emergency department with people who really could have seen a GP. And that prevents them getting on with the job that they’re best at, which is dealing with people who are acutely ill.

JOURNALIST: The Health portfolio seems to be a poisoned chalice (inaudible). Can a $1.9 billion injection just be a cure-all, a magic wand so easily?

GILLARD: What the $1.9 billion plan to save Medicare is, is a down payment. It’s not the complete solution. When Simon Crean announced it on the day that he replied to the Howard Government Budget, he said that he was committed to saving Medicare and that this was a down payment to save Medicare. More needs to be done and one of the reasons that we have forums like today, that we meet with general practitioners, that we make sure that we’re in contact with Michelle O’Byrne, people who are very close to their local communities, is to work out what else needs to be done to make sure we save Medicare and save what is universally acknowledged as the world’s best health system.

JOURNALIST: (inaudible)

GILLARD: Look I think when we look at political contests, they’re not beauty contests. If we look around Australia, if you said to have a low popularity rating as Opposition Leader meant you couldn’t ever be elected, then it would be impossible to explain how Bob Carr got there, how Mike Rann got there and how a series of others were elected into office. The main

thing that people vote on on the voting day is the issues on what affects their families and I believe what affects Australian families is particularly Medicare and its future but also a series of issues about education, about jobs, about support for regional communities and I expect on election day in Launceston, that’s how people will be thinking when they vote.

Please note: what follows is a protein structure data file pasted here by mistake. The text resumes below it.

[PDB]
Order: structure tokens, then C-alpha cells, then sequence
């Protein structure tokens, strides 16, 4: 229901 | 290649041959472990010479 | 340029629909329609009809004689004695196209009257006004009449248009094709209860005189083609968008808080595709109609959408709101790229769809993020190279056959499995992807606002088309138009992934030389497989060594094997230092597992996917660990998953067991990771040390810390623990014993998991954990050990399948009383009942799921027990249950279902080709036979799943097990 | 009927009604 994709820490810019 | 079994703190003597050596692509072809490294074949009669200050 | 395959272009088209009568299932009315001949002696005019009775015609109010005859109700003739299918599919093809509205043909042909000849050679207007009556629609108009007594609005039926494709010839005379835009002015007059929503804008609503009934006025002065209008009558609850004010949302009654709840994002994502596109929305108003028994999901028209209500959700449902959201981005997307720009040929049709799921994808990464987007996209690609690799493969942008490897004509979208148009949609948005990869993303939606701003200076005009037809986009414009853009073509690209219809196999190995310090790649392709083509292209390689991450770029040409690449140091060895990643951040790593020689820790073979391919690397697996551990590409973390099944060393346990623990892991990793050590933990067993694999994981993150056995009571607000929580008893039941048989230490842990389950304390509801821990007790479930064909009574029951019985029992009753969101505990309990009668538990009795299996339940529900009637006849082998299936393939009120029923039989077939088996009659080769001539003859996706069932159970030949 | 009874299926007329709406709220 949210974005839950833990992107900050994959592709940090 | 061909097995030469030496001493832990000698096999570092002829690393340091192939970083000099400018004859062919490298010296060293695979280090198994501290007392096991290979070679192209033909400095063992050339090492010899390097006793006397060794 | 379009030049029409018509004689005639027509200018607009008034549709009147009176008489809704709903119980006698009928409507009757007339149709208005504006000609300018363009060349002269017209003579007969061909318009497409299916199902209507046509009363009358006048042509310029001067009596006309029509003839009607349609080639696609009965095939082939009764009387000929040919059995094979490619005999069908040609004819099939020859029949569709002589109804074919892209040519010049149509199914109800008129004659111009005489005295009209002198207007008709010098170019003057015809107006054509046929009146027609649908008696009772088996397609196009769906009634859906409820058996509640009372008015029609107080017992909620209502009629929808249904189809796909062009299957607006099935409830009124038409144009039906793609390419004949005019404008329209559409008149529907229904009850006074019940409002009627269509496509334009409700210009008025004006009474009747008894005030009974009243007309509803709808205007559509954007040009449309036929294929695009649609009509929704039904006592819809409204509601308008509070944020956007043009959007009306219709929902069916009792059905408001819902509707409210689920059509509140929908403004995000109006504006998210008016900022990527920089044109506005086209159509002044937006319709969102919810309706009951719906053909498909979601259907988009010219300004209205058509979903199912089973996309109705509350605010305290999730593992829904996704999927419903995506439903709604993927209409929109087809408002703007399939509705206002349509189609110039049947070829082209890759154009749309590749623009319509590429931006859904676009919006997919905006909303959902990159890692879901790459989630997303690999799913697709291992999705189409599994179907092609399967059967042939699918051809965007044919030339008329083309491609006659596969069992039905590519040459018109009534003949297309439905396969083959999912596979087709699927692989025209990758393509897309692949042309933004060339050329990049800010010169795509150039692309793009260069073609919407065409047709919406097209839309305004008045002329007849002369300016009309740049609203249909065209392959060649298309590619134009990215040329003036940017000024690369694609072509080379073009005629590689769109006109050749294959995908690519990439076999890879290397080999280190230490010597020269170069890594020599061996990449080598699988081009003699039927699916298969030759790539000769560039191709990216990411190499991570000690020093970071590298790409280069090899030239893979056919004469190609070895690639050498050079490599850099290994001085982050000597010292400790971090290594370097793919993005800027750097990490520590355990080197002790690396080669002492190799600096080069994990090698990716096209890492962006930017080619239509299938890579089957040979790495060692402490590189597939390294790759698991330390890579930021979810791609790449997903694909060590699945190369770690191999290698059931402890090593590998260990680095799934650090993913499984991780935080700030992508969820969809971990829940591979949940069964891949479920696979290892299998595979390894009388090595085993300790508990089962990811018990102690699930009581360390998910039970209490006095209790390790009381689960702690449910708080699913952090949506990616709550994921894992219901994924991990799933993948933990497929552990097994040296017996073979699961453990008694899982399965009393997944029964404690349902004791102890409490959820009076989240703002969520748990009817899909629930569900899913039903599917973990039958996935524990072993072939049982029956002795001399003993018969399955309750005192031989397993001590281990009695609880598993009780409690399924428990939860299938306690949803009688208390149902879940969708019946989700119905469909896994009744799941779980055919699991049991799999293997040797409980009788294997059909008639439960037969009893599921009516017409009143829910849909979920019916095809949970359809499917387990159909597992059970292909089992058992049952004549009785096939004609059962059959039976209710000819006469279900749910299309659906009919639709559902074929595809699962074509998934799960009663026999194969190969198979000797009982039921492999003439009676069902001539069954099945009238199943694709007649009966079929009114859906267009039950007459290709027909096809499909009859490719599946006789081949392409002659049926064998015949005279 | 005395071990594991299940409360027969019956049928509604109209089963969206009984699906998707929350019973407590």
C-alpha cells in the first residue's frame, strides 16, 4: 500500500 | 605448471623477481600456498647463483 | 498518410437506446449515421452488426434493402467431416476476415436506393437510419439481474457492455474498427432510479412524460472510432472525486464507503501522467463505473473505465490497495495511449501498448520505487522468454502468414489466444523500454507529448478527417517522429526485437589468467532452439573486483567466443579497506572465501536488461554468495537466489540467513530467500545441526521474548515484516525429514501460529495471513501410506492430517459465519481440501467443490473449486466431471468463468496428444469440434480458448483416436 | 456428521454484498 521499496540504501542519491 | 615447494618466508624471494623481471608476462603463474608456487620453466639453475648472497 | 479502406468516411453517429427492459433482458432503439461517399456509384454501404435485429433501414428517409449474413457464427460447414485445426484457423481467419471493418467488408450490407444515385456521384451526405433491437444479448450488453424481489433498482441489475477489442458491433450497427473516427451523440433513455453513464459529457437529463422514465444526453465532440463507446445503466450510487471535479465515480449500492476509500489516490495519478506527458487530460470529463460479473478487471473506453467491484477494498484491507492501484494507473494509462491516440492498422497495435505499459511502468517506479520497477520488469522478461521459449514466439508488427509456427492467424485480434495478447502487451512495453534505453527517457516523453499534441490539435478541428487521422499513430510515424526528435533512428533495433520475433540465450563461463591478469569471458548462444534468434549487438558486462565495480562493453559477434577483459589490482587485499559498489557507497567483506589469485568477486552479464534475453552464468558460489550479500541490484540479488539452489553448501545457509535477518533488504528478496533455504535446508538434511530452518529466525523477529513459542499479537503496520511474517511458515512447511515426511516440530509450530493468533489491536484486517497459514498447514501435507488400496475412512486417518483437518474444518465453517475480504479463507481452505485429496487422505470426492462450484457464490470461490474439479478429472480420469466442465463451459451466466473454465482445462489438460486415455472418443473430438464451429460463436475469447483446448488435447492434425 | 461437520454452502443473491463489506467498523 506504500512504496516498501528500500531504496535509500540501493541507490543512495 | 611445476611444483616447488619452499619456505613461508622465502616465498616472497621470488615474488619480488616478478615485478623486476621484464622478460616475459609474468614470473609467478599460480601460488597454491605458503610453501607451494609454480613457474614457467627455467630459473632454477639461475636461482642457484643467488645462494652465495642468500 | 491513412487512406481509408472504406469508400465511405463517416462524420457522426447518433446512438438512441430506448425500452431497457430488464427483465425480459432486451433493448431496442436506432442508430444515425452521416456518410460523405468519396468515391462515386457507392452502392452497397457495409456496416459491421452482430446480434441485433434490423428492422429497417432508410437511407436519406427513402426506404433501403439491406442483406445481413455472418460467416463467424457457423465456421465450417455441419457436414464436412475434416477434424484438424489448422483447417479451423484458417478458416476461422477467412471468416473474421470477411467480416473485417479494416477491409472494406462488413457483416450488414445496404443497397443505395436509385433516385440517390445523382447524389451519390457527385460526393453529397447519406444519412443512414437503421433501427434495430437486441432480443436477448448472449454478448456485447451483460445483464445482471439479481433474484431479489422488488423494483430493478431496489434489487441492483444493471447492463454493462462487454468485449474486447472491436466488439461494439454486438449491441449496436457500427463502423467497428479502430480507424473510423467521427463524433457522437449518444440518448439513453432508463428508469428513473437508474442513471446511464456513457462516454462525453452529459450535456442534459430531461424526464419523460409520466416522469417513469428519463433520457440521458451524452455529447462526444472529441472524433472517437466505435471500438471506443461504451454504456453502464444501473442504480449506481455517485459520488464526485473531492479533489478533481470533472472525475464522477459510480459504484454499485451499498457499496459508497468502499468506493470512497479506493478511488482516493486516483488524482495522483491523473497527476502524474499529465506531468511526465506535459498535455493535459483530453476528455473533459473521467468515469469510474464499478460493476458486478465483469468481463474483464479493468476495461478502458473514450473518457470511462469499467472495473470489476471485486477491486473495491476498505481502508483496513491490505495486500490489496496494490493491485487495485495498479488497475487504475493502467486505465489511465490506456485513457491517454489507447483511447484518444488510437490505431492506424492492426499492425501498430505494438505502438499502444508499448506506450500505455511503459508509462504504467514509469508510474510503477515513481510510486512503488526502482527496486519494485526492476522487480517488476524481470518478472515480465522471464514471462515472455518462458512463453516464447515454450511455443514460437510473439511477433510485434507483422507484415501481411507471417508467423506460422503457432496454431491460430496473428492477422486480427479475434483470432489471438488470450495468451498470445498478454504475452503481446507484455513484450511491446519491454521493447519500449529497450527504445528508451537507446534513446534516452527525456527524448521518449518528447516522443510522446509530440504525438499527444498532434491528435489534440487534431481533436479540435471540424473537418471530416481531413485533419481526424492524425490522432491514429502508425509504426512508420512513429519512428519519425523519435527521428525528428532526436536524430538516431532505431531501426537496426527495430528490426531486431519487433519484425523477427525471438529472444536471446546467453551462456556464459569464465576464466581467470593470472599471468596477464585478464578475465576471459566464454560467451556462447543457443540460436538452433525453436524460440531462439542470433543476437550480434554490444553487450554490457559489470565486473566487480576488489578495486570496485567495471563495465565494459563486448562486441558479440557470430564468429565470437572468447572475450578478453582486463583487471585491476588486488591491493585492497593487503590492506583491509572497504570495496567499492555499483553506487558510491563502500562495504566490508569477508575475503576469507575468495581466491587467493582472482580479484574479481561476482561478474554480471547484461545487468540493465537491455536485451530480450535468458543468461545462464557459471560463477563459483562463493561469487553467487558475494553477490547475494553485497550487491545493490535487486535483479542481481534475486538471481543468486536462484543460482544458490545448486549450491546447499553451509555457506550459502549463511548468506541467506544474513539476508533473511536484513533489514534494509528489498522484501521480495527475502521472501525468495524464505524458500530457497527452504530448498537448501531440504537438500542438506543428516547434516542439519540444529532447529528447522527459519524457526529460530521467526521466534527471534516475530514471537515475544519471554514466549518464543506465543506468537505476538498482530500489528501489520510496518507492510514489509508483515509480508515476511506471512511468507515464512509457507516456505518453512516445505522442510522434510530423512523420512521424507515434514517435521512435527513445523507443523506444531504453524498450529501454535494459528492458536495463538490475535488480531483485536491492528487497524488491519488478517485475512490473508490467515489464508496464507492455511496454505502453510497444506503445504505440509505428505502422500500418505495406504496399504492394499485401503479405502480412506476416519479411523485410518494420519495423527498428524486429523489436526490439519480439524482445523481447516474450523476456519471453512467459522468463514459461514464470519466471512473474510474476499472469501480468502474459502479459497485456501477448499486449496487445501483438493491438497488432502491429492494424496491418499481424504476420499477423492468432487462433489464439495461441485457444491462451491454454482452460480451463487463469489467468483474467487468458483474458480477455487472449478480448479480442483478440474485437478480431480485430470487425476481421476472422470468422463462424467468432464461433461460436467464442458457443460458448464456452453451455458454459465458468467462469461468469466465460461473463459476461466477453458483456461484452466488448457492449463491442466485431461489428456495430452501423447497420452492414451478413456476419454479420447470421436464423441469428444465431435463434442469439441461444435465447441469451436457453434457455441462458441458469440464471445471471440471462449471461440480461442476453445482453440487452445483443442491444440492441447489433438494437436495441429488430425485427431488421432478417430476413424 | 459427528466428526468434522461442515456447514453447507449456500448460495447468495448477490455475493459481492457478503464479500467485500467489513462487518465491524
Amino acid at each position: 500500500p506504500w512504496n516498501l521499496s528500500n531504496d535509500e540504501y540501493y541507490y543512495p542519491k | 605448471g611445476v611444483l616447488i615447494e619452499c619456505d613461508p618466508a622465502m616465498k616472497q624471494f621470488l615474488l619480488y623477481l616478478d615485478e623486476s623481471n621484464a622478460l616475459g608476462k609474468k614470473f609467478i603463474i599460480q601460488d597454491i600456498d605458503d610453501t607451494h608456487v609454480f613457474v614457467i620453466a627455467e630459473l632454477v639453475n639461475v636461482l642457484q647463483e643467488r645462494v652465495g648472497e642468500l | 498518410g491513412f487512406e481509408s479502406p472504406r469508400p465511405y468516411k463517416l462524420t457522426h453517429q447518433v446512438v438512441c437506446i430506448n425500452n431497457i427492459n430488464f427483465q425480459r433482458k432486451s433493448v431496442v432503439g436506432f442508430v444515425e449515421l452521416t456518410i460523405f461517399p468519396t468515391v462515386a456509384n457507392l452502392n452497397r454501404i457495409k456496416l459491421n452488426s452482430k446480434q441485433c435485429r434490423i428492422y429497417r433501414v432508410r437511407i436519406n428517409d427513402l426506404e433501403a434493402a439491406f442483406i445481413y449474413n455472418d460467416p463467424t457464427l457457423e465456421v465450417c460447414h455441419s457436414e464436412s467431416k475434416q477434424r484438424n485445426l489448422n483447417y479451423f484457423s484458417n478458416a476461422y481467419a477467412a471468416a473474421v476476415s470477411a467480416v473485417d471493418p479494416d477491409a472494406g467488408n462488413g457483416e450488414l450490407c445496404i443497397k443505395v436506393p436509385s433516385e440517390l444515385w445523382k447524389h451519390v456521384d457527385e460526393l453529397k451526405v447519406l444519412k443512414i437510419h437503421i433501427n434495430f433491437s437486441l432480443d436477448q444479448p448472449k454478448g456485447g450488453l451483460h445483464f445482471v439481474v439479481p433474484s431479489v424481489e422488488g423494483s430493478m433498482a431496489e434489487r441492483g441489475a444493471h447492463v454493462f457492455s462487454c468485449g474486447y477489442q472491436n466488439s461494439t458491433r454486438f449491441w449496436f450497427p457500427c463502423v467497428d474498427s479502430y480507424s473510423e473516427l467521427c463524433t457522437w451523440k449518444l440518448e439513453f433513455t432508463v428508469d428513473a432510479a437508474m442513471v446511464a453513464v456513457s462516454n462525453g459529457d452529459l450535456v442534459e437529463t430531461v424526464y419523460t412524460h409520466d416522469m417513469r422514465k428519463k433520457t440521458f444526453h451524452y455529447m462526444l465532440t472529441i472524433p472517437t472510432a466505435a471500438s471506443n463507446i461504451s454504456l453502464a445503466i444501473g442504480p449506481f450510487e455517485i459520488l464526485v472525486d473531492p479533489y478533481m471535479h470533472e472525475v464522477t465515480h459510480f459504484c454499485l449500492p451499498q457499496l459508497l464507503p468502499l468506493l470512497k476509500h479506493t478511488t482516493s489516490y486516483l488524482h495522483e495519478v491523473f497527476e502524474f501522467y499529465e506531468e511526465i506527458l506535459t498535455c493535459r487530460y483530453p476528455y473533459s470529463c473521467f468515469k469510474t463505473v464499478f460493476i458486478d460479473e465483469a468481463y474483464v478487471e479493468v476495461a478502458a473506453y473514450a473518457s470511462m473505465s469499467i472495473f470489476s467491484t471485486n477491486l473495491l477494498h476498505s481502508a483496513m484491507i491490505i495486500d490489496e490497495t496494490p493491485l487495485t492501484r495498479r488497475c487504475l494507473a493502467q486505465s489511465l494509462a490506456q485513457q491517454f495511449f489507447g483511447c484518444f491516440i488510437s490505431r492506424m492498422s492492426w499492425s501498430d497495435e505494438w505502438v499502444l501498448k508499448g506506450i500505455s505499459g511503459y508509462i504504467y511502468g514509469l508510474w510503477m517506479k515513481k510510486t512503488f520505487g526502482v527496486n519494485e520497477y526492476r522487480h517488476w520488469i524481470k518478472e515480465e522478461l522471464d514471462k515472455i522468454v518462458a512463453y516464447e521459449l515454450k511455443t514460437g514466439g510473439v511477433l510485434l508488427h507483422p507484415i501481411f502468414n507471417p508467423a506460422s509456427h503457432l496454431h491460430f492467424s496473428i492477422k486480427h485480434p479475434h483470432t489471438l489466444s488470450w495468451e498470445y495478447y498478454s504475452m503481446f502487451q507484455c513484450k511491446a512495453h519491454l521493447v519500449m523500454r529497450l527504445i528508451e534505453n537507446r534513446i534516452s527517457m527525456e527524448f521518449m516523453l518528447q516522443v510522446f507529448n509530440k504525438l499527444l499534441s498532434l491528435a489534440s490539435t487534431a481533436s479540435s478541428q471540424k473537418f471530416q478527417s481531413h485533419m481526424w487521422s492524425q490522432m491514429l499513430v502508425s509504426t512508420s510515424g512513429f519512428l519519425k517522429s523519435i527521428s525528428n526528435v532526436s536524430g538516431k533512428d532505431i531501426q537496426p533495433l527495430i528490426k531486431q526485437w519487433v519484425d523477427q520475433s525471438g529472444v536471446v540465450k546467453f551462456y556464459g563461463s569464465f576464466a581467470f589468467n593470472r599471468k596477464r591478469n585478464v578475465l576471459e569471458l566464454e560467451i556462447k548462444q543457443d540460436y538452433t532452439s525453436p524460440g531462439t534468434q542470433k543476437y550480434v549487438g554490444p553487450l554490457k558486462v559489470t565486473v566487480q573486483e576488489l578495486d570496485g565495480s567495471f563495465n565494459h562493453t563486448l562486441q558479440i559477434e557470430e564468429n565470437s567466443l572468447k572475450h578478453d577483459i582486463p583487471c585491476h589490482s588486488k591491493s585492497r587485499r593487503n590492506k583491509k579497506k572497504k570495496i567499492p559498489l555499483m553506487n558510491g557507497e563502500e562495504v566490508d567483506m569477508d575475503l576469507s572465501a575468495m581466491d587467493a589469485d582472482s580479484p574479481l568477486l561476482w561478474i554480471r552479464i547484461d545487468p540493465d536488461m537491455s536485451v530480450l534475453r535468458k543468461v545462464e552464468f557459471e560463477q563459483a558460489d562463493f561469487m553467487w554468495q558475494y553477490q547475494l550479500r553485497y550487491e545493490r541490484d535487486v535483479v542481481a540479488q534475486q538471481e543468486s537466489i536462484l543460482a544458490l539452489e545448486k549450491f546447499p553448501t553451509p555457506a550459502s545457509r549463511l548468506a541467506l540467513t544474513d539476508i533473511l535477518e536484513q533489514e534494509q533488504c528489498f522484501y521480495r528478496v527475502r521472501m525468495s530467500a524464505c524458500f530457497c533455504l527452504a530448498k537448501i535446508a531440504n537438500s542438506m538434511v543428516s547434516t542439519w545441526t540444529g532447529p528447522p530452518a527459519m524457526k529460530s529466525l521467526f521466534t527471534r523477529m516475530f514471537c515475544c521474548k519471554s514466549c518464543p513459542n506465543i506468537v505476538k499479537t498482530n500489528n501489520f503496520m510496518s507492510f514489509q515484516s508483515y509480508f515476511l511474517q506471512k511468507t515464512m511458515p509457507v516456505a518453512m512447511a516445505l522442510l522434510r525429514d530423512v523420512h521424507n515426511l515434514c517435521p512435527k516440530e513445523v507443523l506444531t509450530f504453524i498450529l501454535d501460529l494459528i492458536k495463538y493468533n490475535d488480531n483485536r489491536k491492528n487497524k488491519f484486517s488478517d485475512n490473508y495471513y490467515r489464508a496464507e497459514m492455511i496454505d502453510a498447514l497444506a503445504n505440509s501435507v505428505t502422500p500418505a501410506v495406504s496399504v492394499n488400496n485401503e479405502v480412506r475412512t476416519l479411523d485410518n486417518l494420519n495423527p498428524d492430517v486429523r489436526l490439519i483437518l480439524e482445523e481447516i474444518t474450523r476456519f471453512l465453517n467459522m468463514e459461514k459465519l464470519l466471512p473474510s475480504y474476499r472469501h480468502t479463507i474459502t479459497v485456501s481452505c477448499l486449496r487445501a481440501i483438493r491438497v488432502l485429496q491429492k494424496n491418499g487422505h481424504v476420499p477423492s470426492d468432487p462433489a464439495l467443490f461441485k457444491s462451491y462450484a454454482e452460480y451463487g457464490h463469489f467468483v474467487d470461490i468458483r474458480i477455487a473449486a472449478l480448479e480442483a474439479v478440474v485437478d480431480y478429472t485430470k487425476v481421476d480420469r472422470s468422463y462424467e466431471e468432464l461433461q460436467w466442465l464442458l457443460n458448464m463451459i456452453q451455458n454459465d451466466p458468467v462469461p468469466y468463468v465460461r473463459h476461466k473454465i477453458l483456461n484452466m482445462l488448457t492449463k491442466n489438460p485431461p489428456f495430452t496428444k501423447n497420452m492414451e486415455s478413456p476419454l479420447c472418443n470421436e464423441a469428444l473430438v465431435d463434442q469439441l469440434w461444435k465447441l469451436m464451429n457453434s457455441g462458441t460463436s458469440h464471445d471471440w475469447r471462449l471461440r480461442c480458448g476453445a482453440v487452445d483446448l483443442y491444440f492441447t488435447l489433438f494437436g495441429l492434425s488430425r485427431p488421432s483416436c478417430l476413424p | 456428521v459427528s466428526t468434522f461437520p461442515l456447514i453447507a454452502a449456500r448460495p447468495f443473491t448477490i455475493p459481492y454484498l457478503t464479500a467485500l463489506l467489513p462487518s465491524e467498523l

O’BYRNE: The bulk billing rate in Tasmania is already about 46%. Now, what that actually means for people’s lives is that most doctors have closed off their lists, most doctors do not offer bulk billing so most people here are not able to access health care at an affordable price when they need it. We’ve had people contacting my office asking us to find them a doctor who bulk bills. Now, we’re happy to do that, but you as an individual should be able to get health care at an affordable price when you need it, not by going to a politician’s office.

JOURNALIST: (inaudible)

O’BYRNE: We already have a shortage of doctors, so that means that there’s an incredible amount of pressure on doctors and we also have a high number of people who would like bulk billing. I don’t think that doctors here would want to offer such a scheme, but I’m not sure that the Howard Government leaves them much choice. What we need to do as a community


is point out just how appalling we find this situation and ensure that the health standards we expect are actually delivered.

JOURNALIST: (inaudible)

O’BYRNE: I think all parents get very concerned when their children are sick and to believe that you might not be able to take your child to the doctor because you can’t afford it that week, is a frightening thing and no parent should have to experience that.

JOURNALIST: Can you make a comment about Kerry O’Brien?

GILLARD: Pre-selections are a matter for party members and we have a democratic system where people get a right to vote, but I would like to say, having worked in Shadow Cabinet with Kerry O’Brien, my view is that Kerry is a very capable member, he’s a creative

thinker, a very hard worker and an extremely vocal advocate for the state of Tasmania, and if I was voting in this pre-selection, I know I’d be voting for Kerry O’Brien and he has my 100% support.


22 July 2003